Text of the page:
Gerry was a dearly loved husband, father, brother, uncle and friend. He adored both his immediate and large extended family and nothing was more important to him.
He had a great sense of humour and laughed a lot, often at himself. He was genuinely interested in people and their lives. He made them feel at ease and was consequently very easy to talk to. He felt a great compassion for people who needed help and always felt compelled to do whatever he could for them. He left a lasting impression on all who met him.
Gerry was a very strong, fit and active man who was never sick and never missed a day’s work due to illness.
In the August of 2018, Gerry and I flew to Switzerland to visit two of our daughters. In the days before travelling, Gerry had been complaining that his eyesight was deteriorating, but that was nothing new as he’d always needed reading glasses. He had also had a cold, which came and went very quickly on the day before flying.
From the time of our arrival in Switzerland, Gerry started complaining of a constant headache. We just assumed it was a remnant from his cold and he just took pain-killers. There were a few episodes where he seemed confused, but we just put it down to him being ‘in need of a holiday’.
In the last few days before we were due to fly back home, Gerry became disturbed by the fact that he could not remember any of the passwords for his various accounts. He was also not sleeping as well as he usually did.
On 21 August 2018, we started our journey to Zurich airport. A few minutes into the journey my daughter had to pull over as Gerry felt unwell. Resuming the journey, a minute or two later, Gerry’s speech had gone and he started struggling with the door. We immediately pulled over and witnessed a full and very alarming seizure.
The Swiss Police and Ambulance Services responded promptly and it was quickly decided that Gerry needed to be moved to the specialist hospital in St. Gallen, in the north-west of Switzerland. He was transported by helicopter and we were told to make our way by car.
By the time we reached the Hospital Emergency Department, I was relieved to see Gerry conscious and aware. The doctor tested his reflexes and I felt further reassured that all was working as it should. The Doctor then told us that they had already done a scan and that they had found a large tumour. We were completely stunned with shock.
By the following day, all four children and partners had flown in on the first available flights. More detailed scans, confirmed that Gerry had a butterfly Glioblastoma, a very aggressive form of cancer. As it had already moved into the both sides of the brain, they could not operate. We were told that a combination of radio and chemotherapy could possibly shrink or slow down the growth. The cold truth was that it could not be cured.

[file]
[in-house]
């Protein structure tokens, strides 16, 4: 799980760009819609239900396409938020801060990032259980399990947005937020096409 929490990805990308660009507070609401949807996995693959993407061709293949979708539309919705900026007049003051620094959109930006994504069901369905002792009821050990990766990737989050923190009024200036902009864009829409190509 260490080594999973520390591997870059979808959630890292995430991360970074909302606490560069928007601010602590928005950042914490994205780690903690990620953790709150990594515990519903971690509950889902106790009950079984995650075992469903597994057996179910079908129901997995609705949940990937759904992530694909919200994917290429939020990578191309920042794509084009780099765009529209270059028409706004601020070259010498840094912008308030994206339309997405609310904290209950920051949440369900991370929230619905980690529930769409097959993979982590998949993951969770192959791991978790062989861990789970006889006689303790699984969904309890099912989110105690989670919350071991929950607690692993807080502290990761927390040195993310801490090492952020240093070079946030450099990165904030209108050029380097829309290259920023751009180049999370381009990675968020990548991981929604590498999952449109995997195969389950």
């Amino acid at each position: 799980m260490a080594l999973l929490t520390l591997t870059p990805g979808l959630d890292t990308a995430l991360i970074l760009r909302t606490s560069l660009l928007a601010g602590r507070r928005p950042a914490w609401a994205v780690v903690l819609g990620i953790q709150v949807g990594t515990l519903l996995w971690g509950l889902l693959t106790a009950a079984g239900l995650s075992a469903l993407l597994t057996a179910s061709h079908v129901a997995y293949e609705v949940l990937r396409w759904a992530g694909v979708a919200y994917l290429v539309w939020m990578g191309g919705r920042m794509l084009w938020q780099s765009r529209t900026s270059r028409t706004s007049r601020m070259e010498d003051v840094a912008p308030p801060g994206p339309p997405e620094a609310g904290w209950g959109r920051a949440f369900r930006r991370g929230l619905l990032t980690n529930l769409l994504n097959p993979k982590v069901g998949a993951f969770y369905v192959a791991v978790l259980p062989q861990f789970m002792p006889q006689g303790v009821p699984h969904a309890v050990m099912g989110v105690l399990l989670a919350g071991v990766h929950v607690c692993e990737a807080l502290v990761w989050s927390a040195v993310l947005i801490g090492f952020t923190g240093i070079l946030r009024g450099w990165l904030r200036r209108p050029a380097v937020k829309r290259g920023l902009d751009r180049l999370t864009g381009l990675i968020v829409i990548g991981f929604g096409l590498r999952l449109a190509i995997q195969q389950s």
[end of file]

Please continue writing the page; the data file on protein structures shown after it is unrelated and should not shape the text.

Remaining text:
The Swiss offered immediate treatment, but we decided to return to the UK to be with the family that were so important to Gerry. He was put onto steroids to control the swelling in the brain and anti-seizure medication. Gerry’s battle then seriously began.
However, as Gerry was relatively young and fit, time was not on his side and the tumour could not be suppressed. Despite a course of radiotherapy, he deteriorated rapidly. We were lucky to be able to celebrate Christmas with all the family around us and Gerry learnt that his first grandchild was on his way.
Gerry died just over 5 months after his seizure and diagnosis in Switzerland. He was at home with his beloved family around him – children, sisters and brothers who had given him constant support throughout his struggle.
During his illness, Gerry and I felt nothing but admiration and gratitude for all who helped us through the days and nights. Not just to the family who helped with the nursing, but also to the wonderful support and care organisations that allowed Gerry to stay at home with us until the end.
Gerry had a great zest for life and we all feel truly blessed that we had such a wonderful time together. We did so much together as a family.
We have such vivid memories of our camping trips to the beaches and mountains of Oman, of the exciting and adventurous journeys made during our times overseas.
So many stories and so much laughter. We are truly thankful for the luck and good fortune that we have experienced in our lives together.
I know that Gerry would fully support our fundraising activities and will be with us every step of the way to support the important work of The Brain Tumour Charity.